Carey Mulligan gets a smart, tough-as-nails contemporary Netflix showcase in this four-hour British procedural from David Hare.
A pizza delivery man is shot in the opening scene of Collateral, a new procedural drama from Netflix and BBC Two in the U.K. The detective on call is Kip Glaspie (Carey Mulligan), relatively new to the job but quickly able to tell that the crime appears to have a precision and a lack of immediate financial motive and that the victim had a Middle Eastern name.
What follows over four hours is a circle of coincidences, compromises and complicity that radiates outward and indicts a core group of British institutions from the government to the media to the military to the Church of England, and then even further outward to the consequences of the U.S.-led war in Iraq and Afghanistan.
Scripted by acclaimed playwright David Hare, the challenge of Collateral for both Detective Glaspie and for viewers is parsing out which of the show’s details and characters and themes are directly connected to the murder and which are merely collateral damage swept up in either the crime’s intimate tragedy or the bigger-picture societal tragedies of 2018 Great Britain. Whether Collateral is an insightful treatise on current events that happens to have a mystery at its heart or a mystery that happens to pay lip service to current events may end up being in the eye of the beholder, but I’m inclined to lean toward the latter, which isn’t such a bad thing when you have a cast this good.
The story’s center is Mulligan’s Kip, pregnant and also a former champion pole vaulter — two pieces of information that are basically unconnected but, like nearly everything else in the show, maybe could be linked on some level. Hollywood has spent so much time making Mulligan play various stages of weepy and yearning in both the past and indeterminate future that it’s tremendously satisfying to see her being clever, tough-as-nails and frequently snarky and, mostly, entirely contemporary. My major note for the first two hours of Collateral was “Not nearly enough Carey Mulligan,” though she becomes more central and more exceptional as the series progresses.
There’s reason to expect that Collateral will become the first of a series of occasional visits and investigations featuring Kip, and maybe future installments will find a way to reconcile her age with the different details from her past that feel less like traits and more like a writer thinking, “And wouldn’t it be interesting if she were also…,” though I’ll say that the payoff for her pole vaulting was small yet satisfying (and not what you’re now thinking). Additional seasons might some use of the mentioned-but-not-really-explored clash of class backgrounds between Kip and her partner Nathan Bilk (a fine Nathaniel Martello-White).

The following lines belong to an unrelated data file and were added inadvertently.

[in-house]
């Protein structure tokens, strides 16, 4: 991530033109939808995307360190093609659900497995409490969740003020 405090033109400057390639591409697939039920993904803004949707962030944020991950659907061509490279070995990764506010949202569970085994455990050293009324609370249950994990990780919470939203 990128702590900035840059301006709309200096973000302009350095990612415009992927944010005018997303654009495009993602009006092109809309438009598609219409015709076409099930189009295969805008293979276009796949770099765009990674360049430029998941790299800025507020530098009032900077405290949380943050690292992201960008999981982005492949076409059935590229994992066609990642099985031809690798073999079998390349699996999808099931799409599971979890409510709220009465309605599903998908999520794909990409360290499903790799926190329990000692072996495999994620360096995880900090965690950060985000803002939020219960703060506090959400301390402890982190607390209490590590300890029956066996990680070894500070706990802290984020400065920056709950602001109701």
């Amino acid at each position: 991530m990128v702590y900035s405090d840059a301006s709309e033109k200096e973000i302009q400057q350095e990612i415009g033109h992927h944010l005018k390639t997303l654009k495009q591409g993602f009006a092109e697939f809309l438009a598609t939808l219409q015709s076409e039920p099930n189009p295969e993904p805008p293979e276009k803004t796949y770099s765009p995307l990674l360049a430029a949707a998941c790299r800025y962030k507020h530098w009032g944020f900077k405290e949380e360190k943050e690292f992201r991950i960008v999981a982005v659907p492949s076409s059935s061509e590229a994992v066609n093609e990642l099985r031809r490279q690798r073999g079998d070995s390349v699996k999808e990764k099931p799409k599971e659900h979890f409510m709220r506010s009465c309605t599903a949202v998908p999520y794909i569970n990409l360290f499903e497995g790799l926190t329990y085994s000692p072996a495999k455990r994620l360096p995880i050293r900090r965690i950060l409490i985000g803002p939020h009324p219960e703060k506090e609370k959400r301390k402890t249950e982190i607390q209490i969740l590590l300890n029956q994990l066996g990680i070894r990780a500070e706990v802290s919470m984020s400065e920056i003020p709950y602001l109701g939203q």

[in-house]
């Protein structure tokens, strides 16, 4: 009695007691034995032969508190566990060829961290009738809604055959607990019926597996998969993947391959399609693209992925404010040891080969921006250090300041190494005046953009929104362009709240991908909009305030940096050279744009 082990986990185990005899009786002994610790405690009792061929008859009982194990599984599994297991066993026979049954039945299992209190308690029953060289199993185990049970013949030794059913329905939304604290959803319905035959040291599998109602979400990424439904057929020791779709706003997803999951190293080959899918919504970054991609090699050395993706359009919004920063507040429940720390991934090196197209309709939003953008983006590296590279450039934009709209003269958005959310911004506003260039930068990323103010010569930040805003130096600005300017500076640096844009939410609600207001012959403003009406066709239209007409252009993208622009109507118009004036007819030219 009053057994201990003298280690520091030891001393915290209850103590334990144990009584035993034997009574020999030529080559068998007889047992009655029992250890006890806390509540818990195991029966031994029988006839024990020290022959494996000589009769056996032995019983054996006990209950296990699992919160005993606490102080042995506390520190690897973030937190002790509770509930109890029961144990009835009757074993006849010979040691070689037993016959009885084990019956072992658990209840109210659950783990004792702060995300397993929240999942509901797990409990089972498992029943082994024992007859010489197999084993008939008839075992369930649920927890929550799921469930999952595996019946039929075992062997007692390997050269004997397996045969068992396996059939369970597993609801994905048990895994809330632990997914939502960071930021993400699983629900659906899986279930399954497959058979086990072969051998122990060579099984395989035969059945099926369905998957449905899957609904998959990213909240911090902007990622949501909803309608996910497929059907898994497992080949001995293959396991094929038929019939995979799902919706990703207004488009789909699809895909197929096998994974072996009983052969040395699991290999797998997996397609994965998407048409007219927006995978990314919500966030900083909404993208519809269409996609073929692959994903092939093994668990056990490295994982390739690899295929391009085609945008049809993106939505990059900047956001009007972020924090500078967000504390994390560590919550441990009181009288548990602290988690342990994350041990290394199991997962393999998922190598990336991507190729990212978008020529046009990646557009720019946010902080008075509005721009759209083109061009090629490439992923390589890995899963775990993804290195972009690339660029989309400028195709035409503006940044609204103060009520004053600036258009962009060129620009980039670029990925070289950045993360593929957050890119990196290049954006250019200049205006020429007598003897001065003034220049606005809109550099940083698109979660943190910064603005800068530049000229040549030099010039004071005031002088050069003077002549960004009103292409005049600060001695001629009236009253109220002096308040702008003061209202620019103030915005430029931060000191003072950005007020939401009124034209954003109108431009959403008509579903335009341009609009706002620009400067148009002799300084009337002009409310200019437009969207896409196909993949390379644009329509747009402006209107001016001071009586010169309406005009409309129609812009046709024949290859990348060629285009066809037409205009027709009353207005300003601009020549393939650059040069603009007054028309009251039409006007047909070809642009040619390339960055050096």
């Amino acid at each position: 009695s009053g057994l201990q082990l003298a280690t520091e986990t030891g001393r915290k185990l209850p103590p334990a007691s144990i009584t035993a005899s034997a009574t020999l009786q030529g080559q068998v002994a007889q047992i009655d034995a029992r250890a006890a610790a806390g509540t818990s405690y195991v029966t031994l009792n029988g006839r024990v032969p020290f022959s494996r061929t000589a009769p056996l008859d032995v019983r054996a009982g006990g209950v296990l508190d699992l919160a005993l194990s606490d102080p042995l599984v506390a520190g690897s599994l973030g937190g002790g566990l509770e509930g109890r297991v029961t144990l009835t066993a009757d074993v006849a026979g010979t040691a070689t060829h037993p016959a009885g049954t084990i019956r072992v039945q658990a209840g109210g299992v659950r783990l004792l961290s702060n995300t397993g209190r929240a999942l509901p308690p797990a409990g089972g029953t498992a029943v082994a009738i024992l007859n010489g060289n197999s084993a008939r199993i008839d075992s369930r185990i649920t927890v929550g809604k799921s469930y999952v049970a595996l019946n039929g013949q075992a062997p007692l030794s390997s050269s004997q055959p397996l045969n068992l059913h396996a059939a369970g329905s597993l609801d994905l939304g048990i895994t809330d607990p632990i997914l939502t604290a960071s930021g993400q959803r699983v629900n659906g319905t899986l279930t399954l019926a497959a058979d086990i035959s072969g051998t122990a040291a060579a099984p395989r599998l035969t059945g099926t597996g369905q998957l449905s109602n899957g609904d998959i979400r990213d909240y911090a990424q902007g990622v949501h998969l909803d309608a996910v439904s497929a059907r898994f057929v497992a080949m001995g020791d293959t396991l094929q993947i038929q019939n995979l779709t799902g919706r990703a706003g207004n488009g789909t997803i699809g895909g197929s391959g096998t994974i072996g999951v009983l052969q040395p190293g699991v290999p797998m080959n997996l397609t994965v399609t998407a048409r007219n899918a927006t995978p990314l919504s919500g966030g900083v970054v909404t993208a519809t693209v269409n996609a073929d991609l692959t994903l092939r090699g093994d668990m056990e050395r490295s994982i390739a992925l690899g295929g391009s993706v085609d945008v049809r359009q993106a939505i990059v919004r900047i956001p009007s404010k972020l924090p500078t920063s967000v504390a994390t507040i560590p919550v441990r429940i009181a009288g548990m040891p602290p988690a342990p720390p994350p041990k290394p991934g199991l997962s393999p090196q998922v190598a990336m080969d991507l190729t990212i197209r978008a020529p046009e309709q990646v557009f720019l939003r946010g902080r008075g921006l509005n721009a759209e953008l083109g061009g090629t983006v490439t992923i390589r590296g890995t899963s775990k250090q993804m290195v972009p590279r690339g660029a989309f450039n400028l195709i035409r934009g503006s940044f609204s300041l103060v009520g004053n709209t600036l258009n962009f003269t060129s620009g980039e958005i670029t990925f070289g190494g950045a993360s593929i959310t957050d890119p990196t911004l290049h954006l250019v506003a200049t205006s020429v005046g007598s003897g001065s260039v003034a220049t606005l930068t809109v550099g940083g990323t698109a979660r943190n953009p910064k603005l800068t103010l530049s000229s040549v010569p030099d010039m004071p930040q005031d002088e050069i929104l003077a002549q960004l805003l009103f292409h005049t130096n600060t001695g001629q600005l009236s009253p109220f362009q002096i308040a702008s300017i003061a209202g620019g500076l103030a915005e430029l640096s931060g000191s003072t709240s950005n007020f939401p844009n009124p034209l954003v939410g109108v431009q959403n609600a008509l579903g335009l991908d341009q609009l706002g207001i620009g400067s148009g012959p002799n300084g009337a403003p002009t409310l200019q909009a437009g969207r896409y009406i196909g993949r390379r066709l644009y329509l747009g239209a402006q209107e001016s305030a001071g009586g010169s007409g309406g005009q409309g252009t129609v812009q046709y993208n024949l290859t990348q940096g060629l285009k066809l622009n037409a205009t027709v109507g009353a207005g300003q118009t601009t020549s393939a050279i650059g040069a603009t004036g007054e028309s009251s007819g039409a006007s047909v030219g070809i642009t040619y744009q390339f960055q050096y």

This season also features John Simm as David Mars, an opposition party member of Parliament with a particular interest in immigration policy, whose troubled ex-wife (Billy Piper) ordered the ill-fated, instigating pizza. That’s either meaningful to the plot, like David’s vote in an upcoming referendum on unchecked government surveillance, or it’s yet another weird coincidence, like the star of Life on Mars playing a character with the last name “Mars.” Piper is underused, and Simm is mostly a mouthpiece for ideology we assume to be Hare’s. Plus, when you put John Simm in a politics-meets-crime genre piece like this, I’m instinctively going to think of State of Play and Collateral is, on no level, State of Play.
Used more effectively are Nicola Walker as Reverend Jane Oliver, who just happens to have a past with David Mars and just happens to be in a relationship with Linh (Kae Alexander), the only witness to the main murder and an immigrant of questionable legal status, and if that also sounds like a lot of coincidences, you’re beginning to see the blurry line Hare is walking between a butterfly effect-style web of interconnectivity and contrived to the point at which the protagonist’s investigation is moot.
Fortunately, Collateral isn’t really a whodunit for long. Kip wants to catch the killer, while the show wants to capture the mindset of the killer and the circumstances that led to the crime. They relate to misguided war and especially to what the series is viewing as a misapplied approach to immigration policy and how it relates to British waves of racism and xenophobia. Expect to know the difference between “asylum seeker” and “economic migrant” by the end of the four hours. What are the compromises we make to live safely? What are the compromises the police make to solve crimes? What are the compromises the Church makes in an increasingly secular world? The ideology is all familiarly Hare-ian for those who have seen his plays or the BBC telefilm Page Eightand its two follow-up projects. It’s smart and immediate, rather than revelatory and introspective. Continue reading